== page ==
The next time you’re out shopping, don’t just think about the product you’re about to buy.
Consider how it’s made and where the cardboard or plastic packaging around it will go.
And then ask yourself this: How will I reuse the packaging so that it won’t go into the landfill?
That question is also on the minds of the National Zero Waste Council, a group of municipal and industry leaders started a decade ago by Metro Vancouver, of which Coquitlam Coun. Craig Hodge is now chairperson.
Hodge, who is also vice-chair of Metro’s Zero Waste Committee, said the national group’s mandate is to go beyond recycling by eliminating waste in the first place.
To do this, Hodge said, the Council meets with companies to try to cut packaging at the source.
For example, instead of bread and meat being wrapped in plastic, businesses can use paper.
Companies can also use organic packaging like pellets that dissolve in water, he said.
But consumers have a responsibility, too: Clothes that have a hole don’t have to get tossed; they can be repaired and donated.
And food containers, like coffee cups, don’t have to be single use; rather, people can bring their own.
The change in behaviour, by the industry and consumer, harkens to the war rationing years.
“Grandma was the original recycler,” Hodge said, referring to a time when little went in the trash.
This month, the Council rang the alarm about the amount of food Canadians put in the can.
In its Food Waste Action Week, which ran from March 6 to 12, it highlighted the following facts:
- Canadian households toss $1,300 worth of edible food a year — about 4.5 meals a week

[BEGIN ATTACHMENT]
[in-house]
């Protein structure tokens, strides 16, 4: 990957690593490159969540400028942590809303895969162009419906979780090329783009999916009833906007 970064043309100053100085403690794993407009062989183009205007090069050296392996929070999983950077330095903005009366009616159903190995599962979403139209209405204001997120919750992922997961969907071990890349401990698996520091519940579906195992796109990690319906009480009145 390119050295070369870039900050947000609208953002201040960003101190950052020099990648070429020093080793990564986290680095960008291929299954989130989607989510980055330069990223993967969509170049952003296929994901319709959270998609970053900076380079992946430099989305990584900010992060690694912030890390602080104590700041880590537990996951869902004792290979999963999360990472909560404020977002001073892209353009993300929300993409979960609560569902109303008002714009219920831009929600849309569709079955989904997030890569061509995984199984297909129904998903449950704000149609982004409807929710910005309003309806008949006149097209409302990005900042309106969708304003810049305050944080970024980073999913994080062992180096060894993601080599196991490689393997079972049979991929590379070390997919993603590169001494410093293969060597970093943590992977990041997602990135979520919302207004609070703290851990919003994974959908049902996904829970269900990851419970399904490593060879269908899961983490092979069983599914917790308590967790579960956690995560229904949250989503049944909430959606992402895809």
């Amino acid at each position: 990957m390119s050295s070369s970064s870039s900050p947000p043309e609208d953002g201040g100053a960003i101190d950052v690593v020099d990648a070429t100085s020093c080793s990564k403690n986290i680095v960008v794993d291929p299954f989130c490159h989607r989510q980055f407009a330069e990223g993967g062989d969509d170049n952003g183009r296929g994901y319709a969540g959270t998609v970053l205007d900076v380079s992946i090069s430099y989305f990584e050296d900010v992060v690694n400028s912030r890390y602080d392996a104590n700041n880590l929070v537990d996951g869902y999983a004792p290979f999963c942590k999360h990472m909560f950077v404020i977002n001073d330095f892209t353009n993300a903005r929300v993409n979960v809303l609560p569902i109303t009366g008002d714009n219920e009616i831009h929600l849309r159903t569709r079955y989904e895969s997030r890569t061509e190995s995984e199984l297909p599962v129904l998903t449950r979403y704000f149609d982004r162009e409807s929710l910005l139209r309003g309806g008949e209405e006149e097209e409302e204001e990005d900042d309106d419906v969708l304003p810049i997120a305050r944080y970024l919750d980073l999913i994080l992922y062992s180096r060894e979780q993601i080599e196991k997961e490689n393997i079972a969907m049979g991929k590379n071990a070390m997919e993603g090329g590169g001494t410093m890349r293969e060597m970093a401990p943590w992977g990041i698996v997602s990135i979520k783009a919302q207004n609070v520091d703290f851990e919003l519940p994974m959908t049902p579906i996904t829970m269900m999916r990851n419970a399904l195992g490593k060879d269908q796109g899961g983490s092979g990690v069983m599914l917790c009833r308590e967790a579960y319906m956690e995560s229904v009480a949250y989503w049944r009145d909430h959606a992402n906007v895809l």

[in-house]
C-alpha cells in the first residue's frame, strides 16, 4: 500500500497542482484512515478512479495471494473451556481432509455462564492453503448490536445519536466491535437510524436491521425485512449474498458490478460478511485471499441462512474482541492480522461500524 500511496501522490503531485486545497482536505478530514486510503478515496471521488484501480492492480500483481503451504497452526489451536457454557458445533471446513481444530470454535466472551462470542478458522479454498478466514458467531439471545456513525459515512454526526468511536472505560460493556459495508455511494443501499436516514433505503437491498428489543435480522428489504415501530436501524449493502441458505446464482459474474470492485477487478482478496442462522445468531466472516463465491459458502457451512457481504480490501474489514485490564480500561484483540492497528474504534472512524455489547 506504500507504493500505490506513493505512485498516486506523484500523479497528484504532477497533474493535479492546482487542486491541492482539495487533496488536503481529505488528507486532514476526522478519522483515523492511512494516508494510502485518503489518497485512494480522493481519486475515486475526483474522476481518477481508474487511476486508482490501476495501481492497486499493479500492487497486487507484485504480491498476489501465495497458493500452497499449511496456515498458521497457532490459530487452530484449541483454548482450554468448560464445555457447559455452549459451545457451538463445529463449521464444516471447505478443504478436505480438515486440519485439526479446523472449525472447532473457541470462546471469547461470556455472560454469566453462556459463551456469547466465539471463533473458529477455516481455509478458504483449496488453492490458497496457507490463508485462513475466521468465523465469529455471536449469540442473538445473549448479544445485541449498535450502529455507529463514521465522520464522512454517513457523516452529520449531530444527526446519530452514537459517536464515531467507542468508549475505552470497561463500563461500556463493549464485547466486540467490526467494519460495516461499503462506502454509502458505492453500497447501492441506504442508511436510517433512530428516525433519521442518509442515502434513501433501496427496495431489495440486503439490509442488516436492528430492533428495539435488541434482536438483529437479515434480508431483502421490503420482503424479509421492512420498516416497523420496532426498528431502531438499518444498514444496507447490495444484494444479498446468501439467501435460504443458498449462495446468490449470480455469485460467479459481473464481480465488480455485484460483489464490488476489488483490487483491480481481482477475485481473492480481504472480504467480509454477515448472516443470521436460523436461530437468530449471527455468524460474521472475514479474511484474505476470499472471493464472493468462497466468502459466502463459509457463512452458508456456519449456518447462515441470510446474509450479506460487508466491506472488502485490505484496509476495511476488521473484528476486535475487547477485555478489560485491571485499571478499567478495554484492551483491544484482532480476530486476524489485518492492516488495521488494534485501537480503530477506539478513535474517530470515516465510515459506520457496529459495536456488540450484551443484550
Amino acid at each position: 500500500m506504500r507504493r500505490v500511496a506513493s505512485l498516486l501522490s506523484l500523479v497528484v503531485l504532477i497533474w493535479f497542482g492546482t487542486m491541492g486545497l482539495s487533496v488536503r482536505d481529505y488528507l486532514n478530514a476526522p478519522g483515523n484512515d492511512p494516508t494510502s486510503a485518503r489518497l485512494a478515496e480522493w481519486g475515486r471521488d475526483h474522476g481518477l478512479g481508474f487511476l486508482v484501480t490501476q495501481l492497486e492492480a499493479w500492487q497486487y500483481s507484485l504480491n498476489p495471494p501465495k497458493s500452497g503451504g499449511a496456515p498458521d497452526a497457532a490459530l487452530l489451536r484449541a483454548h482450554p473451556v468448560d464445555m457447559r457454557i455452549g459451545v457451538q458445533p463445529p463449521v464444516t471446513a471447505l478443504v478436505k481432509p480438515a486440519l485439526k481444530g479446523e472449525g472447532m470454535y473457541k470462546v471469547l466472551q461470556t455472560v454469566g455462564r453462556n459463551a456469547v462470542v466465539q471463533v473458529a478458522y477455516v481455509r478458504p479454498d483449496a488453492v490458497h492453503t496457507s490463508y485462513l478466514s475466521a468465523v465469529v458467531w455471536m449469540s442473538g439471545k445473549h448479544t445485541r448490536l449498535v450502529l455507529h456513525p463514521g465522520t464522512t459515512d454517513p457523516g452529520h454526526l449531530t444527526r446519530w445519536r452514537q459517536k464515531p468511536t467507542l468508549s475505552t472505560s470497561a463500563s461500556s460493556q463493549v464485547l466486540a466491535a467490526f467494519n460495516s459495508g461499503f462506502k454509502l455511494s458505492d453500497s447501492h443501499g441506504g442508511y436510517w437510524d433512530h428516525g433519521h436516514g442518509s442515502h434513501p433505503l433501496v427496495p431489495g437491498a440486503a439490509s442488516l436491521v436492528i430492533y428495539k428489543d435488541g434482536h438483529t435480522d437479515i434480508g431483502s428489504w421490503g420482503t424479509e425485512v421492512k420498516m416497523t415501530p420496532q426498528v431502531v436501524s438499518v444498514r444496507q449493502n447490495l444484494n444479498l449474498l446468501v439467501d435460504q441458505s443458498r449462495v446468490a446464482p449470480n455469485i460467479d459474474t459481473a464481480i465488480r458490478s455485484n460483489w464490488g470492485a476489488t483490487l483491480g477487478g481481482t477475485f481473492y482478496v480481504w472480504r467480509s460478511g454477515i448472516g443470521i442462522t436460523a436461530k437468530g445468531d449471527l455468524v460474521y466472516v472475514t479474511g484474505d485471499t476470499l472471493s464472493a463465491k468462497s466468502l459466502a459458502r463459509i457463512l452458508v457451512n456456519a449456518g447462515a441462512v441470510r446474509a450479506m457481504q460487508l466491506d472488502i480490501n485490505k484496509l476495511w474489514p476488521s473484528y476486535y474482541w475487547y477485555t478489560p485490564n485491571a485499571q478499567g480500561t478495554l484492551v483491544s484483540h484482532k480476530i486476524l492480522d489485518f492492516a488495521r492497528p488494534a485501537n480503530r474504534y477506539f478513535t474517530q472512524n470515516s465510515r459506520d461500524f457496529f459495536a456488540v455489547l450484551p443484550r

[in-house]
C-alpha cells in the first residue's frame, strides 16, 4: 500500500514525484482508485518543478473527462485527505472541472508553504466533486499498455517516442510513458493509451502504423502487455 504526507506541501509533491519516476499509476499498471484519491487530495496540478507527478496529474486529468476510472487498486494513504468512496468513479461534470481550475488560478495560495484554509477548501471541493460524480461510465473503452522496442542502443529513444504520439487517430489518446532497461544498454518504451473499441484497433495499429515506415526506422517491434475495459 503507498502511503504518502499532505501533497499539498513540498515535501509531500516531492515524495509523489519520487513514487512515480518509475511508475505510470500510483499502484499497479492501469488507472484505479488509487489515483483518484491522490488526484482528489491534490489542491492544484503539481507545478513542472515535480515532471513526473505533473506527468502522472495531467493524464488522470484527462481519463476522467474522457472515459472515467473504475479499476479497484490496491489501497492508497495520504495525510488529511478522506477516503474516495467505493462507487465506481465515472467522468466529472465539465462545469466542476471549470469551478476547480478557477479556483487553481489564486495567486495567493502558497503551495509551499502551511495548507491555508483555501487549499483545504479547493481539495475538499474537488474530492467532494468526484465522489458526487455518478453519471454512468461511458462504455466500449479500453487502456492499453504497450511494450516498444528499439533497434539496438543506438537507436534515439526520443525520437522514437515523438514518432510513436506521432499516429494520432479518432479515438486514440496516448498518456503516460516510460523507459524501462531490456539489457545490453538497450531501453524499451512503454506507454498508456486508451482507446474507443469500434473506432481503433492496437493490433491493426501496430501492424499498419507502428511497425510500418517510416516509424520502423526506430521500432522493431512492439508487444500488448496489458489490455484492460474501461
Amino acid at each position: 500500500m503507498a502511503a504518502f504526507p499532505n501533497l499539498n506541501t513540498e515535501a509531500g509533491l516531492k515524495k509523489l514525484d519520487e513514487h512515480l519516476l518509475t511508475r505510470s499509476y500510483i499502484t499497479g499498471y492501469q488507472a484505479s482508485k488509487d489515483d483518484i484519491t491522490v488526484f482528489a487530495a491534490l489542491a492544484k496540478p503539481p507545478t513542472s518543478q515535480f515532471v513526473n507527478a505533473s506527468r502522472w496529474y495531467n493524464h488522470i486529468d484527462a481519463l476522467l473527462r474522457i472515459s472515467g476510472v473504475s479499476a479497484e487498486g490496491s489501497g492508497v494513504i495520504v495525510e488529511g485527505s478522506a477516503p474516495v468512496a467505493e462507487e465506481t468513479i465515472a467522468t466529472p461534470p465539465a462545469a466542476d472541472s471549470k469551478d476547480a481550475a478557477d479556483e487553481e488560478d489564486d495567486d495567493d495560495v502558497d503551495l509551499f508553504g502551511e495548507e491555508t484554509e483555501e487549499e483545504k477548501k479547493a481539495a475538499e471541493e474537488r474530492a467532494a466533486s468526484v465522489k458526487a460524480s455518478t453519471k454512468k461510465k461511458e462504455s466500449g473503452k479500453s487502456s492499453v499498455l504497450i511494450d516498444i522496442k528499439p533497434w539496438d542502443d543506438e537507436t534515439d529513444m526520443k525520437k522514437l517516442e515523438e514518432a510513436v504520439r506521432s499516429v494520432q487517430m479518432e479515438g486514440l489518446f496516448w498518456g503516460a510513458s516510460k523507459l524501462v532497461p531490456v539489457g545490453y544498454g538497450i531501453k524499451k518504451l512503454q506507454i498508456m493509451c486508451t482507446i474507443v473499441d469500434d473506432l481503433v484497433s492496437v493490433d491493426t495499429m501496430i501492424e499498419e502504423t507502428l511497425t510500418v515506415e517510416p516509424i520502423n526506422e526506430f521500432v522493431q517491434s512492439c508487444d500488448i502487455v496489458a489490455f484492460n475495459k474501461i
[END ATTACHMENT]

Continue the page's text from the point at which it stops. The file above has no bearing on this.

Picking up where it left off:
- Food waste adds up to 2.3 million tonnes a year in the landfill
- The most common foods dumped by weight are vegetables, fruit, cooked leftovers, breads, baked goods, dairy and eggs
Besides the packaging and food waste push, the national Council is tapping into other programs to lobby the federal, provincial and city governments for change.
This includes the Right to Repair, a movement that seeks to ensure manufacturers provide the tools, software and instruction manuals to fix items to their consumers.
Regionally, Metro has its Think Thrice campaign (Reduce, Repair, Reuse) that the Council promotes, giving consumers tips on caring for their clothes, as well as repurposing and even renting them out for special occasions.
In Coquitlam, where the landfill diversion rate is 72 per cent (versus 64 per cent regionally), Hodge said the city is doing its part by providing backyard composters for yard trimmings and food scraps, among other things.
He’s hoping for a Repair Café in the city soon, similar to what PoCo does monthly at its works yard.
Still, Coquitlam has its work cut out with unnecessary waste coming from multi-family units, where residents can hide their unwanted goods in black bags and big bins.
As well, Hodge said, he’d like to see the city give incentives to developers who relocate homes as he’s seen too many wrecking balls on well-built, older homes.
Hodge is also pushing for a lendable library where Coquitlam residents can borrow big items such as power tools, cooking pots and pans, and sewing machines.
That way, consumers don’t have to buy them for one or two small jobs and have them collect dust.
“We shouldn’t be creating waste in the first place,” Hodge said.